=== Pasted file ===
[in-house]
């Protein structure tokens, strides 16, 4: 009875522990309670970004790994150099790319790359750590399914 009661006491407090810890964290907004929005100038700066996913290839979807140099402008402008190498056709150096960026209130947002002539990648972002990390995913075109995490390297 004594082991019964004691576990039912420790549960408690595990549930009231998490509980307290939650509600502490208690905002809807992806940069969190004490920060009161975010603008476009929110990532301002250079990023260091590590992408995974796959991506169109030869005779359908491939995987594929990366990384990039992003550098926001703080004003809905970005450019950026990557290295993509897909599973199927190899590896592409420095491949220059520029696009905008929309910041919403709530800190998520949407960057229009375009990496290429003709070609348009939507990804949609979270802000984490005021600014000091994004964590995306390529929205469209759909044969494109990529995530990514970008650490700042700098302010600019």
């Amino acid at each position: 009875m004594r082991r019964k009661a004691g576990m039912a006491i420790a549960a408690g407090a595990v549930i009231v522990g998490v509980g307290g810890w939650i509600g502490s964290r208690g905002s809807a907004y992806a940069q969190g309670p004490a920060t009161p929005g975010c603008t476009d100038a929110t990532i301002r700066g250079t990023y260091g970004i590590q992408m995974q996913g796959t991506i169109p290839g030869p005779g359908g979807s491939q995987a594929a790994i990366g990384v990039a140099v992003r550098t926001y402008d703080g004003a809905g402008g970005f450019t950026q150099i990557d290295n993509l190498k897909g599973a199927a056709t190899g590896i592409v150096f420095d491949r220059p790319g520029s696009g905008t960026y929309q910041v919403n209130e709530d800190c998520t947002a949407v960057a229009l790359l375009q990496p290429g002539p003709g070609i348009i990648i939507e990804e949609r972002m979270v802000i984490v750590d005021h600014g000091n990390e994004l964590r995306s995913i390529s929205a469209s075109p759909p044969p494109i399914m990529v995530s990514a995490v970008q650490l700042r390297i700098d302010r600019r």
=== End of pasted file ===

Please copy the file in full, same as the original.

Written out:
[in-house]
């Protein structure tokens, strides 16, 4: 009875522990309670970004790994150099790319790359750590399914 009661006491407090810890964290907004929005100038700066996913290839979807140099402008402008190498056709150096960026209130947002002539990648972002990390995913075109995490390297 004594082991019964004691576990039912420790549960408690595990549930009231998490509980307290939650509600502490208690905002809807992806940069969190004490920060009161975010603008476009929110990532301002250079990023260091590590992408995974796959991506169109030869005779359908491939995987594929990366990384990039992003550098926001703080004003809905970005450019950026990557290295993509897909599973199927190899590896592409420095491949220059520029696009905008929309910041919403709530800190998520949407960057229009375009990496290429003709070609348009939507990804949609979270802000984490005021600014000091994004964590995306390529929205469209759909044969494109990529995530990514970008650490700042700098302010600019």
């Amino acid at each position: 009875m004594r082991r019964k009661a004691g576990m039912a006491i420790a549960a408690g407090a595990v549930i009231v522990g998490v509980g307290g810890w939650i509600g502490s964290r208690g905002s809807a907004y992806a940069q969190g309670p004490a920060t009161p929005g975010c603008t476009d100038a929110t990532i301002r700066g250079t990023y260091g970004i590590q992408m995974q996913g796959t991506i169109p290839g030869p005779g359908g979807s491939q995987a594929a790994i990366g990384v990039a140099v992003r550098t926001y402008d703080g004003a809905g402008g970005f450019t950026q150099i990557d290295n993509l190498k897909g599973a199927a056709t190899g590896i592409v150096f420095d491949r220059p790319g520029s696009g905008t960026y929309q910041v919403n209130e709530d800190c998520t947002a949407v960057a229009l790359l375009q990496p290429g002539p003709g070609i348009i990648i939507e990804e949609r972002m979270v802000i984490v750590d005021h600014g000091n990390e994004l964590r995306s995913i390529s929205a469209s075109p759909p044969p494109i399914m990529v995530s990514a995490v970008q650490l700042r390297i700098d302010r600019r």